Normally, when you pinch your skin and release, it doesn't stay pinched for very long -- and that's a good thing, or visits to grandma's house would be pretty hard on the cheeks. The elastic nature of your skin's middle layer, the dermis, allows it to return to its normal form after being pulled, pinched or squeezed.
However, when skin undergoes rapid or extreme stretching, it doesn't bounce back. It's because there's a threshold to the elasticity of the dermis, and when the elastic fibers in your skin snap, your skin's once-springy appearance suddenly looks sprung. When excessive skin-stretching occurs, it can result in the appearance of indentions, streaks or stripes, often pink or purple, on the skin. These are stretch marks, also known as striae.
When stretch marks first form, they start off with pretty intense coloration but fade over time. The somewhat mottled texture, though, won't fade away. Stretch marks frequently appear on the thighs, buttocks, arms (usually near the armpit), abdomen and breasts.
Before trying to get rid of stretch marks, the first step is determining what's causing your stretch marks to appear in the first place:
- Rapid weight gain or weight loss
- Prolonged use of corticosteroids
- Growth spurts, especially during adolescence
- Large increase in muscle mass, especially in arms and legs
- Genetic disorders, such as Marfan syndrome or Ehlers-Danlos
- Prolonged steroid use
Keep in mind that aside from causing self-consciousness, stretch marks are harmless and don't require medical or cosmetic attention. But if you're self-conscious or embarrassed by yours, can you get rid of them? Keep reading to find out.
Treating Stretch Marks: Making Amends with Your Skin?
Now we'll look at some of the ways you can treat stretch marks.
Relatively new stretch marks can be treated with tretinoin cream, which helps rebuild collagen and can help your skin heal, but only in the first six weeks of developing stretch marks. If you're a pregnant woman considering this option, don't -- the effects of topical tretinoin on a fetus aren't yet fully understood.
Pulsed laser therapy promotes growth of collagen and elastin and can help retexture stretch marks when they're still relatively new. These treatments of high-intensity light pulses don't affect the outermost layers of skin, but instead cause intentional and controlled damage to chromophores -- colored chemical compounds within molecules -- located in the dermis.
Both these treatments work best on new stretch marks. These are your options for old stretch marks:
- Microdermabrasion resurfaces your skin by gently blasting it with tiny crystals while simultaneously vacuuming them back up. This only affects the outermost layer of skin, and promotes new surface skin growth.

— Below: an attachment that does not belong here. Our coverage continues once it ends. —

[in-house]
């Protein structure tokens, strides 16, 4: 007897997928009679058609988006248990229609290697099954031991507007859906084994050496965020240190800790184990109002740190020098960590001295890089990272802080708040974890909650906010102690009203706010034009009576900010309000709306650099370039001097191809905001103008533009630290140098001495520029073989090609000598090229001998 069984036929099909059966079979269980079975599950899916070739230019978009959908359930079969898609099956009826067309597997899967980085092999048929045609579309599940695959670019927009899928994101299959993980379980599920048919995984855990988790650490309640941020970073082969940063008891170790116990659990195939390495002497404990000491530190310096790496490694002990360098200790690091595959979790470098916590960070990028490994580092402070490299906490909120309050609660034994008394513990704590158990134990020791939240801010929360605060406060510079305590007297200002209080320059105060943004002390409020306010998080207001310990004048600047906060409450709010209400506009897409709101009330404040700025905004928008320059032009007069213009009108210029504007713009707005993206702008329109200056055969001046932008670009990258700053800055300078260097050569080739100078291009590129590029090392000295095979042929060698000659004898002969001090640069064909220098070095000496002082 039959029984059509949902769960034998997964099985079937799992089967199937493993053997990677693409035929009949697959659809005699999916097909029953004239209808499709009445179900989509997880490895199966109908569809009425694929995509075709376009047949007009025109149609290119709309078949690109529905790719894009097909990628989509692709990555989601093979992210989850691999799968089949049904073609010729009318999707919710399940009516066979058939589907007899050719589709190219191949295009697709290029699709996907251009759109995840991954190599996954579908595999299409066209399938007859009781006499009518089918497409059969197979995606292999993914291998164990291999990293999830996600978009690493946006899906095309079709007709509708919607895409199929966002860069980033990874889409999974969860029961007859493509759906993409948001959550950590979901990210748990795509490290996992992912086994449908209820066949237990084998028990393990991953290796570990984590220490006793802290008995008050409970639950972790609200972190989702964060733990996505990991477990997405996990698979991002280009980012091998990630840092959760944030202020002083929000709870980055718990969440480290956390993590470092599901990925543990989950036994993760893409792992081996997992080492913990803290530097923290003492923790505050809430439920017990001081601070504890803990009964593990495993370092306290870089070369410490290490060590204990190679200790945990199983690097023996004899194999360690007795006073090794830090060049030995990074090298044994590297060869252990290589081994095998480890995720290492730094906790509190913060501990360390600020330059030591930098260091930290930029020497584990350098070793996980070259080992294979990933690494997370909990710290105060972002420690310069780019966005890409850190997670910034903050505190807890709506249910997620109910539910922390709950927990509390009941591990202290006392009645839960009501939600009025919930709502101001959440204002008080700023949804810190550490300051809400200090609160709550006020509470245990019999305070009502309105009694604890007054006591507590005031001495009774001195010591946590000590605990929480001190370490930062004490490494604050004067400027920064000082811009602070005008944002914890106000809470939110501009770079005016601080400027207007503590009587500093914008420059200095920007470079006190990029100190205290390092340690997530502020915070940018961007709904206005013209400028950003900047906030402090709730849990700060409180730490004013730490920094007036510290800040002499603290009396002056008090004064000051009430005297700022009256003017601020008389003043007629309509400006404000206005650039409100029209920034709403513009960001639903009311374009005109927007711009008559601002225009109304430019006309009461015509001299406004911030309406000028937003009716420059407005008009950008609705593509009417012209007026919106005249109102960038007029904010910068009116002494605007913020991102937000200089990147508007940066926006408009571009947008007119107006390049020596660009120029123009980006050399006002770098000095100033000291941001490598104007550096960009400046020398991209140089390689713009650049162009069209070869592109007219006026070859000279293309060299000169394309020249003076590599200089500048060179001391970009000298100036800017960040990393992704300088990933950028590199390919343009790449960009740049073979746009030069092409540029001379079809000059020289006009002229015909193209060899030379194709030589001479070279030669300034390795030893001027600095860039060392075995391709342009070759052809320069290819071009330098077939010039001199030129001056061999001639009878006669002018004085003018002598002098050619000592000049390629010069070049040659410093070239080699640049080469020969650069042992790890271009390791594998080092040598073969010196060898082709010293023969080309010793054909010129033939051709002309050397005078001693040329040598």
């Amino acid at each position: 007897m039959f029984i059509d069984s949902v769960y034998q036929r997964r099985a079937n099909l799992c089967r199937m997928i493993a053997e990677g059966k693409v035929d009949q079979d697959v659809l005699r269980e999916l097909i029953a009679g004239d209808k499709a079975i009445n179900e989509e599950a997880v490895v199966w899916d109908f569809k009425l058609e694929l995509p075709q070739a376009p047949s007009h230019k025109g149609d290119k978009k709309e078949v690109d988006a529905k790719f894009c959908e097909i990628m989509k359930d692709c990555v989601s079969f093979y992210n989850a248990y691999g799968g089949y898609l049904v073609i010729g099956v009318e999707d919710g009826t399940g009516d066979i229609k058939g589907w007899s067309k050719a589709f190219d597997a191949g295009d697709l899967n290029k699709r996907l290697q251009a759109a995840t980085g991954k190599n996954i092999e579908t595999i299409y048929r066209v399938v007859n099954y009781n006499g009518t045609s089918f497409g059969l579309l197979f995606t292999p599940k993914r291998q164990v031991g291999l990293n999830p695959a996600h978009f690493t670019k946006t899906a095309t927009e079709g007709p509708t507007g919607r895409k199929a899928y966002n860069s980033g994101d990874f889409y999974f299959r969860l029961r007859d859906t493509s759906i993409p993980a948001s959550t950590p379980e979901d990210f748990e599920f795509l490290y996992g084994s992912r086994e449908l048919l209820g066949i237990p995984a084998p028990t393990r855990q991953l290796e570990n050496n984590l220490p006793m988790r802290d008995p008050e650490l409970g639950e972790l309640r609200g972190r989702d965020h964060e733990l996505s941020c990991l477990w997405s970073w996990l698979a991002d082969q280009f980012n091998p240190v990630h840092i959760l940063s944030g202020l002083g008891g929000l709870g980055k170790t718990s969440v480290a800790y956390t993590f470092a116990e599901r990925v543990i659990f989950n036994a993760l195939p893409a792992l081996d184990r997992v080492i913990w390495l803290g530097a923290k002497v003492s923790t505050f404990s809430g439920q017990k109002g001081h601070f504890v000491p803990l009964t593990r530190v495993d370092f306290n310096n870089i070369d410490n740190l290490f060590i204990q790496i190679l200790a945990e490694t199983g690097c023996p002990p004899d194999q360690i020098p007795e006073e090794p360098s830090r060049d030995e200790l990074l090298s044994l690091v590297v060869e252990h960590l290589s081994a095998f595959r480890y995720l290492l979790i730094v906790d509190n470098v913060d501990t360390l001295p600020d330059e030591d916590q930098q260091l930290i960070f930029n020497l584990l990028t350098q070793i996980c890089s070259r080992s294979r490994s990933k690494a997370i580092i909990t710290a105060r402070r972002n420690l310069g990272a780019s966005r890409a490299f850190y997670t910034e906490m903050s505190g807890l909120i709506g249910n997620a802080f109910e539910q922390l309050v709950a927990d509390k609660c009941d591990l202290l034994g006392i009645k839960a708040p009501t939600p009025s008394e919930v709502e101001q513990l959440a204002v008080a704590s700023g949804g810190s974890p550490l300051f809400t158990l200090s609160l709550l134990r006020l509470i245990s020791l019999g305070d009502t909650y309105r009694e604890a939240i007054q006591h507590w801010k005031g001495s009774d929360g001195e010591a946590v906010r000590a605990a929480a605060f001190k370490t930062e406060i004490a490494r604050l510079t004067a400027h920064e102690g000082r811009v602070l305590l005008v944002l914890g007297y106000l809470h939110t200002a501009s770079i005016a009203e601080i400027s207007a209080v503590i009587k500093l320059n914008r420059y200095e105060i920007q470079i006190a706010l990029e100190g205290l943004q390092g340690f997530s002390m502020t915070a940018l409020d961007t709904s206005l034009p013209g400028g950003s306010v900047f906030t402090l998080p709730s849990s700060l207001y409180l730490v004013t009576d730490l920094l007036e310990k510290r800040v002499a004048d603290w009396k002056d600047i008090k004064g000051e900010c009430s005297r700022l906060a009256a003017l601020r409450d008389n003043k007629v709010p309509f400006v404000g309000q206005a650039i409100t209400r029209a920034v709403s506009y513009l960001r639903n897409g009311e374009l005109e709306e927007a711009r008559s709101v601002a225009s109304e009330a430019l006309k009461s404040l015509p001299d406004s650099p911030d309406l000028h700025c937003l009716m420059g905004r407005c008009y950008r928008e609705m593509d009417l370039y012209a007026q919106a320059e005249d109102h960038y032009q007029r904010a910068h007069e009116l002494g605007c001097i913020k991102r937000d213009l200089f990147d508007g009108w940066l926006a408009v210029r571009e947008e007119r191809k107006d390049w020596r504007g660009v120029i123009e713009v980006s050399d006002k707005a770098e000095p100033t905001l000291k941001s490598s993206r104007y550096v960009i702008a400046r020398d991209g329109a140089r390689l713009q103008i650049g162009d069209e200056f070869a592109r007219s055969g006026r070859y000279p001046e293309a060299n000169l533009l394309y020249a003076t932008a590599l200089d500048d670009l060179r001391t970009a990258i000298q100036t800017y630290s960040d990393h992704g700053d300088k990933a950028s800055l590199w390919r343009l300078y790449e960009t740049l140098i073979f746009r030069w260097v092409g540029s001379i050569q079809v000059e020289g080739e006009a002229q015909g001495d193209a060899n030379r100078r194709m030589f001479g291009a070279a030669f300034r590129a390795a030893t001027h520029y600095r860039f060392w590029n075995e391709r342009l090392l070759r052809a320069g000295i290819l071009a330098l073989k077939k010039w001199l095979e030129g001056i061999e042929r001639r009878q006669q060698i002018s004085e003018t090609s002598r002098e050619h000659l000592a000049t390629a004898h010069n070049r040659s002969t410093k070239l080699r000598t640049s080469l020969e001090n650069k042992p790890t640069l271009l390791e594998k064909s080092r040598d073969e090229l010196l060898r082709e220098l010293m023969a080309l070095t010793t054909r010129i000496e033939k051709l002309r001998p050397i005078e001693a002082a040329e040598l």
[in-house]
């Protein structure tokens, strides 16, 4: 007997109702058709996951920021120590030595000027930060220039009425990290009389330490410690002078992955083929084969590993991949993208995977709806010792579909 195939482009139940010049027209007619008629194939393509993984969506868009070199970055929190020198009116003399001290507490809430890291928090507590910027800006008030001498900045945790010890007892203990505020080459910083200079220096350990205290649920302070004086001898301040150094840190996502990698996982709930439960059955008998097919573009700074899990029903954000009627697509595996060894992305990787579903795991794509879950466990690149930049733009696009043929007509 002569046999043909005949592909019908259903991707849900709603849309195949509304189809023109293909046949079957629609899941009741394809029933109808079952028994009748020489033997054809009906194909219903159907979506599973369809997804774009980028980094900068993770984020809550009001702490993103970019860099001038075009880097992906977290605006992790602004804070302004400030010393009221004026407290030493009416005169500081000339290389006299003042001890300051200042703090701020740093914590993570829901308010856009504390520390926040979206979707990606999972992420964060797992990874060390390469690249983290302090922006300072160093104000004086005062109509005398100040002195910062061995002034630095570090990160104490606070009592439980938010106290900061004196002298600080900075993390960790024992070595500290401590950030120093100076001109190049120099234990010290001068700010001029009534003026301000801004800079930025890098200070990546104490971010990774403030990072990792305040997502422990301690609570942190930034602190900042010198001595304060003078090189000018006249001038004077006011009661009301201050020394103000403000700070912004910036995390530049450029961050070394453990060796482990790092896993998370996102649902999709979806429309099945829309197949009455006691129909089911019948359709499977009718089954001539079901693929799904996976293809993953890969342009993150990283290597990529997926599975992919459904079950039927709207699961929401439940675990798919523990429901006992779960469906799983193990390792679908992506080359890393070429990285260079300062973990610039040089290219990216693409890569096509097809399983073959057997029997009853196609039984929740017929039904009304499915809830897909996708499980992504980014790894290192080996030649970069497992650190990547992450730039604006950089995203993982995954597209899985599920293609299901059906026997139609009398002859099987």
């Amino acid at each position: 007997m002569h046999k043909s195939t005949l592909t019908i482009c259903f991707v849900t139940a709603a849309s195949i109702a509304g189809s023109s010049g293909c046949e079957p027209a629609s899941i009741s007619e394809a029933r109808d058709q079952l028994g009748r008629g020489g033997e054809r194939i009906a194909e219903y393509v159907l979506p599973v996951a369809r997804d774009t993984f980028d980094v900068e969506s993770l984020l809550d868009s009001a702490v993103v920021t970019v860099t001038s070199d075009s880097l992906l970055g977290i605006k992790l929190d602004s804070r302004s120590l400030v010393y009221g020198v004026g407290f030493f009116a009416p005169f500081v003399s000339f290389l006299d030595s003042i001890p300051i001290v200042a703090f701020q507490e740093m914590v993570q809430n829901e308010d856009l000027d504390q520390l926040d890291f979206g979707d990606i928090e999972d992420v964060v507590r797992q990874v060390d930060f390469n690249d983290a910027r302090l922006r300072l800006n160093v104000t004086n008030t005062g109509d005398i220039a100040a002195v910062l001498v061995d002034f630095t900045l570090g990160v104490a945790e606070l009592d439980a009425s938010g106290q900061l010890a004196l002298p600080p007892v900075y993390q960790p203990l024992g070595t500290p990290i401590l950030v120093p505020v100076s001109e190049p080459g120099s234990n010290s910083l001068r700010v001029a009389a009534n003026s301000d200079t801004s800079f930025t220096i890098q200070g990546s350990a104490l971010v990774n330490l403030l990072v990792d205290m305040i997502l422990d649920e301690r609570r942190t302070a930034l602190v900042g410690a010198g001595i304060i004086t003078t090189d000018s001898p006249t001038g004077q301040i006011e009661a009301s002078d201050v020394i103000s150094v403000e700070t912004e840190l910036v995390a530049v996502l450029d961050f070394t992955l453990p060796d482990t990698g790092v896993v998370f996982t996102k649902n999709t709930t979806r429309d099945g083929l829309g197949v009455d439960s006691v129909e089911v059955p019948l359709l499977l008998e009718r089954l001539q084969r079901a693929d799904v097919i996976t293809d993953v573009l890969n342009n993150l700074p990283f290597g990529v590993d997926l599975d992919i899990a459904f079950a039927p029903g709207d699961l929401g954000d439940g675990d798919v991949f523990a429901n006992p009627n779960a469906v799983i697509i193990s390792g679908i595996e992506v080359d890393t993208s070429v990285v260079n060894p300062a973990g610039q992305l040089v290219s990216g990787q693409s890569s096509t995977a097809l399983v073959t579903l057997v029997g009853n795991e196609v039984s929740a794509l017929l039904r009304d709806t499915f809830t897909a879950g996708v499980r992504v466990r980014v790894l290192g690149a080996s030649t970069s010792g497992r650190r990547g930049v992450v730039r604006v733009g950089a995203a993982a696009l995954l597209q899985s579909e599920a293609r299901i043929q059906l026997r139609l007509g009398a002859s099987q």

- Excimer lasers promote new melanin development in stretch marks and help to even out the color.
A therapy that works on both old and new stretch marks is a chemical peel with glycolic acid. Doctors will first cleanse the area to be treated, and then apply the chemical solution to intentionally wound the skin, prompting skin regeneration.
There are also number of creams -- such as cocoa butter, shea butter and vitamin E -- that you can use at home that may (or, frankly, may not) help. The creams will keep the skin lubricated and may speed the fading of the color. Some people claim to get results with these applications, while others see little or no change. Other common topical treatments include castor oil, olive oil, fruit acids, seaweed wraps and other "holistic" or herbal remedies. (The jury is still out on these products.)
You can diminish stretch marks with creams, and depending on a number of factors, you may be able to come pretty close to getting rid of them through surgery. Unfortunately, nothing will completely eradicate all signs of stretch marks.
Need more information on skin care? Check out the links to more HowStuffWorks articles on the next page.
Related HowStuffWorks Articles
- American Academy of Dermatology. "Cosmetic Procedures: Laser Skin Rejuvenation." (Sep. 28, 2009) http://www.skincarephysicians.com/agingskinnet/laser_skin_rejuvenation.html
- Mayo Foundation for Medical Education and Research. "Stretch Marks." July 17, 2008. (Sep. 28, 2009) http://www.mayoclinic.com/health/stretch-marks/DS01081
- MedicineNet. "Chemical Peel Treatments." (Oct. 2, 2009) http://www.medicinenet.com/chemical_peel/article.htm
- New Zealand Dermatological Society Incorporated. "Intense Pulsed Light Therapy." June 15, 2009. (Oct. 2, 2009)http://dermnetnz.org/procedures/ipl.html
- New Zealand Dermatological Society Incorporated. "Stretch Marks (striae)." June 15, 2009. (Oct. 2, 2009)http://dermnetnz.org/dermal-infiltrative/striae.html
- Ogbru, Omudhome, PharmD. "Tretinoin." Apr. 16, 2008. (Sep. 28, 2009) http://www.medicinenet.com/tretinoin/article.htm
- Tunzi, Marc, M.D.; Gray, Gary R., D.O. "Common Skin Conditions During Pregnancy." American Family Physician. Jan. 15, 2007. (Oct. 1, 2009)http://www.aafp.org/afp/20070115/211.html
- WebMD. "Skin Conditions: Stretch Marks." (Sep. 28, 2009)http://www.webmd.com/skin-problems-and-treatments/stretch-marks-overview